Reinventing oneself, in many aspects, has been one of the key concepts in this pandemic, often associated with social networks or digitization. Museums are one of the most affected sectors, and far from being left behind, they have jumped right on the digitalization trend. They have been closed or with limited capacity, so they have had to reinvent themselves to adapt to this new reality. During the months of confinement, they thought of everything: virtual exhibitions, guided tours, conferences, web museums, contests and popular challenges. Rarely has art generated so much interest. Many of the museums were overwhelmed by the attention: during the confinement, the Prado Museum had to hire more servers (from 2 to 10) to support web visits, and the Louvre increased its virtual visitors tenfold in one day (March 19), from 40,000 to almost 400,000.
Online visit for children – The Prado Museum
Most of the world’s most famous museums have opened a virtual door to their works. The Sistine Chapel in the Vatican, the Louvre in Paris, or the Prado Museum in Madrid, are examples of this. From their websites we can access, free of charge, to their galleries, and even study their works.
Other museums such as the Rijksmuseum in Amsterdam, go further and besides letting us see their galleries from the website, have sought to reinvent themselves. They created Rijksstudio, a project that invites the public to create their own masterpieces by downloading images of works of art from the collection and use them creatively. An innovative digital application that makes a large part of the museum’s collection available to everyone, without spending a cent.
Make-up pallet by Ezgi Kiral, Rijksstudio Awards 2020 winner
For the first time we were able to enter museums that otherwise we might not have seen. Not everyone can afford a plane ticket, pay the museum entrance fee, take a day off. Thanks to digitalization, from the comfort of our couch we can sneak into the Louvre and see, for example, Leonardo da Vinci’s most famous work, the Mona Lisa. Most of the works also offer information about their author, context, and even explain the techniques used and a brief explanation of each technique.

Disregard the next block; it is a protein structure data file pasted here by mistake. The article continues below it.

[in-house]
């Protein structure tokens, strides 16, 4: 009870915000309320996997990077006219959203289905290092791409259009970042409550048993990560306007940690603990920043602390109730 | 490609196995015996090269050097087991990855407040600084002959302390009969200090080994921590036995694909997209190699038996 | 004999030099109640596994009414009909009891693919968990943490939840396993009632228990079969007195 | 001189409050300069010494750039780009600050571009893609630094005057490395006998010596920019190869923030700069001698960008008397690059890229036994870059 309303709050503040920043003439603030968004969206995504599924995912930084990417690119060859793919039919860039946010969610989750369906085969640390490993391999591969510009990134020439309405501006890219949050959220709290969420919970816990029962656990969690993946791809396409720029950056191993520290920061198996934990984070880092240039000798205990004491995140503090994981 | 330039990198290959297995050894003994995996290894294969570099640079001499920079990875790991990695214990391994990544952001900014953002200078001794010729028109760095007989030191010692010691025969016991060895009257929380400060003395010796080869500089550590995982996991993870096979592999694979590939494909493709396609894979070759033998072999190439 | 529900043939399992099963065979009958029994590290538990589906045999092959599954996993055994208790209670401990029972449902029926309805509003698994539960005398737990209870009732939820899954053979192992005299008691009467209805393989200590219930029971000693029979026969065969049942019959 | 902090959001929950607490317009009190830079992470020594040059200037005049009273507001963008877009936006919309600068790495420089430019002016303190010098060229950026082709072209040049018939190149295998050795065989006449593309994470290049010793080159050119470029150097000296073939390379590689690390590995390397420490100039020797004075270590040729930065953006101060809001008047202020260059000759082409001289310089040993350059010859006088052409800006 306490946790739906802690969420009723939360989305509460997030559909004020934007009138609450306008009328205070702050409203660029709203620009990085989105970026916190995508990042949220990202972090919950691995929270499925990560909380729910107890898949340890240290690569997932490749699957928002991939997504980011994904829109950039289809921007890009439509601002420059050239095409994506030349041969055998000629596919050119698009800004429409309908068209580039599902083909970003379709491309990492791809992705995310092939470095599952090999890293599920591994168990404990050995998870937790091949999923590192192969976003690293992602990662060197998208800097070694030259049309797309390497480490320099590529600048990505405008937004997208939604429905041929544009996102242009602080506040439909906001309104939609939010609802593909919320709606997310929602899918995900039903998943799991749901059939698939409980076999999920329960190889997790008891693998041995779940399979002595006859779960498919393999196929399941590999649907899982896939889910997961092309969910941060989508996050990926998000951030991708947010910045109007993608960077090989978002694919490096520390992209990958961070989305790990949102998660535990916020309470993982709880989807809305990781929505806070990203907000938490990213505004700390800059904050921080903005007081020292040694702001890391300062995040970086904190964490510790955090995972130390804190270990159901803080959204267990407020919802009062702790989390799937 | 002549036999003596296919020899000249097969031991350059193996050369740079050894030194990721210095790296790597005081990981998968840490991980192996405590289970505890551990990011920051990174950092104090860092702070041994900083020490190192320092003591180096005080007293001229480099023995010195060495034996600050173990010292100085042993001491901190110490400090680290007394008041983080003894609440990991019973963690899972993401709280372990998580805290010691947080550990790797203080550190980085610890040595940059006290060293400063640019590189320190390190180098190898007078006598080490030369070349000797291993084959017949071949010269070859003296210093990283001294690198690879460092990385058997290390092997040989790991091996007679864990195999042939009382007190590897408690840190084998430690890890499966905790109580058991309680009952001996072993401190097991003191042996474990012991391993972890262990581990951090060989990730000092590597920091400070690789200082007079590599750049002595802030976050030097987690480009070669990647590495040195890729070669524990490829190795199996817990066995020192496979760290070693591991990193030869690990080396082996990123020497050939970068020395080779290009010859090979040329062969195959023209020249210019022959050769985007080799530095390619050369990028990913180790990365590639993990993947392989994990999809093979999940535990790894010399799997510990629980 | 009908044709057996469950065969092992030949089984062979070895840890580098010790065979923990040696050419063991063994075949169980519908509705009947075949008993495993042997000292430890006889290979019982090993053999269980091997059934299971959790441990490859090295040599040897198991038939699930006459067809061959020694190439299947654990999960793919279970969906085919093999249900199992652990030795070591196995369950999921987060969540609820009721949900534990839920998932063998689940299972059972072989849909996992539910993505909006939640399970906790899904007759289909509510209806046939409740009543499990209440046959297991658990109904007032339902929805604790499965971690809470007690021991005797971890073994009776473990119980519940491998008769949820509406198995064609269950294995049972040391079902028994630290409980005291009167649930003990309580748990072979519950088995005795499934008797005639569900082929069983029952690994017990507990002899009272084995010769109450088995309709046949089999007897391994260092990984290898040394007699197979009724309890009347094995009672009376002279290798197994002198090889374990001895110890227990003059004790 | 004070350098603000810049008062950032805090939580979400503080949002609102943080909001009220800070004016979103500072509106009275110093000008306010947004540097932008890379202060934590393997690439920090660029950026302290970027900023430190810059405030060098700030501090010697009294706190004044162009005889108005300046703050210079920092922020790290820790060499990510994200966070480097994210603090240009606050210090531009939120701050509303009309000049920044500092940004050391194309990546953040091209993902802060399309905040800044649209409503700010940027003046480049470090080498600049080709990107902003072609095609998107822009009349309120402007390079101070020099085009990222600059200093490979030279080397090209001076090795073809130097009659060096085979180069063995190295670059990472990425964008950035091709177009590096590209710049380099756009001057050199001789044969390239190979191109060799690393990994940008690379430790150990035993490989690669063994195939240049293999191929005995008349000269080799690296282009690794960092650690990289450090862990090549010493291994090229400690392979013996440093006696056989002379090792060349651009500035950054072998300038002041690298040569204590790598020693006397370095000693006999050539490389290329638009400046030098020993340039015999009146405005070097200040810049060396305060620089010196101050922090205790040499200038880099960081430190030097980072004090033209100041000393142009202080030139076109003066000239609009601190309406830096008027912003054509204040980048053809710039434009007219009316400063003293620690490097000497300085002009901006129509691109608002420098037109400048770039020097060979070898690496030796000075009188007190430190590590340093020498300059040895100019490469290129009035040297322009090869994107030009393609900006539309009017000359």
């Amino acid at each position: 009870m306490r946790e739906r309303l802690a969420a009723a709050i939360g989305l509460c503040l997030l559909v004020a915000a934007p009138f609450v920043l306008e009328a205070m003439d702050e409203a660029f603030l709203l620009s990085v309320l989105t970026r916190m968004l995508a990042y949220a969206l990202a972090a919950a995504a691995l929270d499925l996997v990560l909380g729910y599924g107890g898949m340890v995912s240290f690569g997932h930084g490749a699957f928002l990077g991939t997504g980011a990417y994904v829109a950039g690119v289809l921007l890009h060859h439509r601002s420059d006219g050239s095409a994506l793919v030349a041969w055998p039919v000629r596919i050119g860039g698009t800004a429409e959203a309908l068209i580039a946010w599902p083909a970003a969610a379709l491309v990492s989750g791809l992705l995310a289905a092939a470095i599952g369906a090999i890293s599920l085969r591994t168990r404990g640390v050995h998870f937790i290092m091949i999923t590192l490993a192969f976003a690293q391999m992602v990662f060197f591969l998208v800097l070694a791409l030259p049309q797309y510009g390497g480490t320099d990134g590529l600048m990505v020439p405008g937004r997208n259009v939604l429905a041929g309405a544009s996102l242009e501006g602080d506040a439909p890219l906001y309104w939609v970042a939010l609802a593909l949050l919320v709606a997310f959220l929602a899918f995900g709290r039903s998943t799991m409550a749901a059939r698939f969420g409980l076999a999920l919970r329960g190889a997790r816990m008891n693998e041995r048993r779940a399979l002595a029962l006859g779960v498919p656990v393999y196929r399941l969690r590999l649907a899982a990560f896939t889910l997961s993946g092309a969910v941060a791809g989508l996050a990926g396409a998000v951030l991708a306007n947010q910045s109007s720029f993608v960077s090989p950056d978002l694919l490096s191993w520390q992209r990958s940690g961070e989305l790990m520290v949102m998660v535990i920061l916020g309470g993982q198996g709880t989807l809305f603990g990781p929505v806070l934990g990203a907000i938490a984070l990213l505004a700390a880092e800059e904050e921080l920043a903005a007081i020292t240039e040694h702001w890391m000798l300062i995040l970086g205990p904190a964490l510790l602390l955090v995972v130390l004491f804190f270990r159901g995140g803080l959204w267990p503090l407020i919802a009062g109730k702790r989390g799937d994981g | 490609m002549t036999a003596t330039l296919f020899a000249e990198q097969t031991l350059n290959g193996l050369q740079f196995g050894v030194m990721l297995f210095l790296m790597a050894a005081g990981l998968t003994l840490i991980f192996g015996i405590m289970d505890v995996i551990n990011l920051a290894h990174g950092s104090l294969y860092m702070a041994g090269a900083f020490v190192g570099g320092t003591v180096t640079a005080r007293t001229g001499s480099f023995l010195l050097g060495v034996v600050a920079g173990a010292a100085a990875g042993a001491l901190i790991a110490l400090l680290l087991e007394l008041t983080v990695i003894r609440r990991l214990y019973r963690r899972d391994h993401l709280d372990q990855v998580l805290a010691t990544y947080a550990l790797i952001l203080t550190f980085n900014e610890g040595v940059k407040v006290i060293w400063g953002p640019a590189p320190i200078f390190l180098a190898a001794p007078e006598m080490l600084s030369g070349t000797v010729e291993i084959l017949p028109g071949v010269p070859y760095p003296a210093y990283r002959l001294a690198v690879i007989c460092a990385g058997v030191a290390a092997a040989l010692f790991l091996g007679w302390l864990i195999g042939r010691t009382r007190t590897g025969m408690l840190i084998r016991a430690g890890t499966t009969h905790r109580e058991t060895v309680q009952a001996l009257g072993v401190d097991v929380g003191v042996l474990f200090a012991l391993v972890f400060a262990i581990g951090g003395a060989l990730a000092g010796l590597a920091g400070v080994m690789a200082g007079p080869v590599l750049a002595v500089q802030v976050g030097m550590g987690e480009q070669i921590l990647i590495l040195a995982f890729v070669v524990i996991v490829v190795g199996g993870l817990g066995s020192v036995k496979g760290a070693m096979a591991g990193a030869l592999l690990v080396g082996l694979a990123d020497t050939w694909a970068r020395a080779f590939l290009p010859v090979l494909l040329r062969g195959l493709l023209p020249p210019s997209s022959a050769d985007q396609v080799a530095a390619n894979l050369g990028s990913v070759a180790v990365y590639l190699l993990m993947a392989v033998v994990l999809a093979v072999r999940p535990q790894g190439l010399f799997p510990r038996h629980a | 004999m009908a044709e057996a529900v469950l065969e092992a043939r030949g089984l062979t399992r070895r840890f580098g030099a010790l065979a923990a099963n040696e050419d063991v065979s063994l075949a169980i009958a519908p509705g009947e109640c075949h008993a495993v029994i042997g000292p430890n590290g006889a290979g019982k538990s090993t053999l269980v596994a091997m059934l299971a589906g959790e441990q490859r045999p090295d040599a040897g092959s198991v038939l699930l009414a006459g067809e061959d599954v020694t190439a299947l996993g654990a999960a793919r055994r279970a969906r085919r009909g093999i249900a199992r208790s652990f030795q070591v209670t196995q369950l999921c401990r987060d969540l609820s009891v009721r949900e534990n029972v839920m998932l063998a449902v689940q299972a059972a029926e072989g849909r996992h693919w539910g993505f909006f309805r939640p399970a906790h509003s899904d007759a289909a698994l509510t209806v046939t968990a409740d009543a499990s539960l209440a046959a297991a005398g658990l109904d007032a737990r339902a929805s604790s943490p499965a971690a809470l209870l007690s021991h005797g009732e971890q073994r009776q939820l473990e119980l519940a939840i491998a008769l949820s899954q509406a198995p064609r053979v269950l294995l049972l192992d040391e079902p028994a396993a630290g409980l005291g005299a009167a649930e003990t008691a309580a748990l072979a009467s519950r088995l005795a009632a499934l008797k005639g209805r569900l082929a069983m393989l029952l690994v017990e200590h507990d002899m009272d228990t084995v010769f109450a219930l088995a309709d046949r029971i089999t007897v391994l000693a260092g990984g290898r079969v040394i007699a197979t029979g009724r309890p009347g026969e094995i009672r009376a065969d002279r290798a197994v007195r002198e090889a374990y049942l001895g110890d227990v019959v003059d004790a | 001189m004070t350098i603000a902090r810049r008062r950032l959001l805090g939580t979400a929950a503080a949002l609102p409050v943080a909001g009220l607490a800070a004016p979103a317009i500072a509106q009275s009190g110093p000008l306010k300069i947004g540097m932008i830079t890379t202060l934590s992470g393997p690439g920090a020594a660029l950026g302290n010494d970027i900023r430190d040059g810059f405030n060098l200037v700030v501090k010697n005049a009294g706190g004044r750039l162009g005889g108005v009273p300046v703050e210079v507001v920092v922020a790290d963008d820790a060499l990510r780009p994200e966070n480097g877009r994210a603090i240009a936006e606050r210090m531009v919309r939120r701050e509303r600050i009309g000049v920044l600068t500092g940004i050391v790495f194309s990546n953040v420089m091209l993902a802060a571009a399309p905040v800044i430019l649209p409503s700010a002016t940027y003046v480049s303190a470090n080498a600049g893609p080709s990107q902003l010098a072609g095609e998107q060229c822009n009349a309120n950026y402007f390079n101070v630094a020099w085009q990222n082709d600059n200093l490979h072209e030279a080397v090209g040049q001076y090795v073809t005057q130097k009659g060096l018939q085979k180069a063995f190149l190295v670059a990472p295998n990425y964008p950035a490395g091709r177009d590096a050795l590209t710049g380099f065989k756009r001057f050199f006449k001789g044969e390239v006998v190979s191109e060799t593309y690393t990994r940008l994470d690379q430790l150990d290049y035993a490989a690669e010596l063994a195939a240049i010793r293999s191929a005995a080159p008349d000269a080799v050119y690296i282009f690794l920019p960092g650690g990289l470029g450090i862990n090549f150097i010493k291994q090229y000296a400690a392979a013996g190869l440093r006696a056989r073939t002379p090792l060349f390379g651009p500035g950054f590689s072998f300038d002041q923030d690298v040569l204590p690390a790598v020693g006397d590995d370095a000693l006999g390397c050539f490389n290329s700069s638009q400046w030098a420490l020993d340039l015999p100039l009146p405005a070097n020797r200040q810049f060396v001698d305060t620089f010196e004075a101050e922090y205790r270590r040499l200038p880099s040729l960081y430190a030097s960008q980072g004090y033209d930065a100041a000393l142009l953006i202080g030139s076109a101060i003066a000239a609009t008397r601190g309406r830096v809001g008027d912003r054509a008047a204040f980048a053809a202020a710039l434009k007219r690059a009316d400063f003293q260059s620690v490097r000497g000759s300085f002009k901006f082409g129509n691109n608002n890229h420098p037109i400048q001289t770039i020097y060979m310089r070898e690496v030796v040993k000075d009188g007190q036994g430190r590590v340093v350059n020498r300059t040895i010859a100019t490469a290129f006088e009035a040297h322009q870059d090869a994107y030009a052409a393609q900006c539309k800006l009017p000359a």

So, the fact that museums have had to shut their doors does not mean that they are inaccessible, because the “digital window” still remains. Or so it should be. Digitization is one of the great urgent objectives of many museums, which often have not been able to work these resources for lack of budget.
The big question is, will the online offer replace the traditional visit? It’s difficult to believe that museums will be able to continue with such intense implication on their websites once their doors are open. The staff that are or were once in charge of uploading content, will have to be back in their positions. In addition, the museum experience is unique, even the same person repeating in the same gallery can experience it differently each time.
Image from the Louvre Museum’s app ‘Mona Lisa: Beyond the Glass’
The new options we can suddenly find online now give an amazing added value to the art world. They bring art closer to a wider audience and make them involved. Museums are more approachable hence more inclusive. But will this interest remain once things go back to “normal”?